The phrase that "people are our greatest assets" is something of a cliché, yet in technology there is some truth in it. Studies done by IBM back in the 1970s showed that the top one per cent of programmers were up to 10 times as productive as the average, and yet had lower software defect rates despite the volume of code they were churning out.

Anyone who has run software development teams will acknowledge that there is a gulf between the best programmers and the also-rans. Yet most companies pay little attention to the process of selecting the best candidates. All too often the process consists of wading through a pile of CVs, picking the most promising ones and conducting an interview or two before making an offer.

A few years ago I spent some time researching this. It turns out that considerable academic research has been done in this area, and there are a number of tools and techniques that can be brought to bear. A striking finding was research that measured an employee's performance five years after they were hired, comparing their performance rankings with their scores at their original interview. The research looked at companies that used a range of techniques and measured the correlation between job success and the selection techniques used.

Companies that did 'normal' interviewing achieved a correlation of around 0.15 with job success (a correlation of 1 is perfect, 0 is entirely random), and following up references fared no better (0.1 correlation). For all the time and trouble that is put into job interviewing and selection, many companies use exclusively a technique that is barely better than rolling a dice.

Intriguingly, the use of ability tests (essentially an IQ test) fared much better, with a correlation of around 0.5. This is still not fantastic, but is a lot better than regular interviews and shows a similar level of correlation across all job types, from finance to sales, administration to management: smart people just do better on average. A variant on this is a job-related test: if you were hiring a welder you would ask them to do some welding, while you could ask a programmer to write or critique some code.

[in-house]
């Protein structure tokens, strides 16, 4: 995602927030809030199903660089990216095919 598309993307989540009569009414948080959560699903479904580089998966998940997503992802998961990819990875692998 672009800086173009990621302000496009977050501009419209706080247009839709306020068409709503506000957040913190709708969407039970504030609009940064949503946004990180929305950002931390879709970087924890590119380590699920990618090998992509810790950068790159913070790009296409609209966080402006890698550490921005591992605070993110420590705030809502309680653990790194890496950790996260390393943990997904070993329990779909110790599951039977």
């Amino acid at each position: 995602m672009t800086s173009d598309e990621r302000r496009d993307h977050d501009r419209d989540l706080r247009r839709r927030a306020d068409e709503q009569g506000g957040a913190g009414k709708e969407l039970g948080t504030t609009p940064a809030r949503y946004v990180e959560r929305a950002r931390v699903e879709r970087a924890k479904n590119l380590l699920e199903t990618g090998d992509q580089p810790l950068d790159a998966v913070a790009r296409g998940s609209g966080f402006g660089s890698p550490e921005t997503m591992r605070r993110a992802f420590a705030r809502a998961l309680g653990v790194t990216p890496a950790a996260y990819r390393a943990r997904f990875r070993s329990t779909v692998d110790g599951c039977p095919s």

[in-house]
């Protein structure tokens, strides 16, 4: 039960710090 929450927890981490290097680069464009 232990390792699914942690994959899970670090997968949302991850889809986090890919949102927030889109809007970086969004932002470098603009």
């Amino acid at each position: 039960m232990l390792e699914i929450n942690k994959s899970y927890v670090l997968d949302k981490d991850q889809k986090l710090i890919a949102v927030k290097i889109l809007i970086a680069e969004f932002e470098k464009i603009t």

It has been shown that the more sophisticated personality tests can be effective when matching up personality types to particular job profiles. Carefree creative types might not be an ideal match for accounting or actuarial jobs, while thin-skinned sensitive people are likely to struggle in sales roles, where they will encounter rejection a great deal. Statistically, the use of such tests alone has a success correlation of 0.3. This is still less useful than ability tests, and personality tests are also more complex to interpret, and require more qualified people to administer than ability tests.

You can also improve your success rates by sprucing up the good old-fashioned interview. By having a highly structured, evidence-based interview you can significantly improve upon what passes for interviews at most companies. I remember when I was at Shell doing the graduate milkround interviews. Before being allowed out on campus I was sent on a five-day course to deliver a half-hour interview. The interviews that resulted were carefully structured and repeatable, ensuring that all interviewers were marking to the same standard.

Having such well-structured interviews helps the interviewer considerably as well as being fairer on the candidates, and the process raises the success correlation to 0.3.

The best results are achieved by combining techniques. If you carry out structured interviews, ability tests and personality tests together then the success correlation goes up to 0.65. Of course this is still not perfect and some mistakes will be made, but there is a big difference between a correlation of 0.65 and 0.15, especially given the considerable costs of hiring staff who turn out not to be suited to a role, and then do not perform well.

What rather surprised me was the degree to which these assorted tests can be greeted with scepticism and even downright hostility. Although 80 per cent of the Fortune 500 use such tests, they are much less common in smaller firms, and yet the effort involved in training your hiring staff in them is not that great. The costs are dwarfed by the costs of taking on unsuccessful candidates, training them and then having to replace them.

Even with the widest array of techniques you are still going to get such situations, but you will have a lot less to deal with. Still, inertia is a powerful force, and it is hard to get people to change the way they are used to doing things. After insisting on using ability tests to screen candidates prior to interview, one exasperated recruitment adviser said to me: "Hardly any software firm does these kinds of tests, only companies like Microsoft and Google". Quite.

About the author

Andy Hayler is founder of research company The Information Difference. Previously, he founded data management firm Kalido after commercialising an in-house project at Shell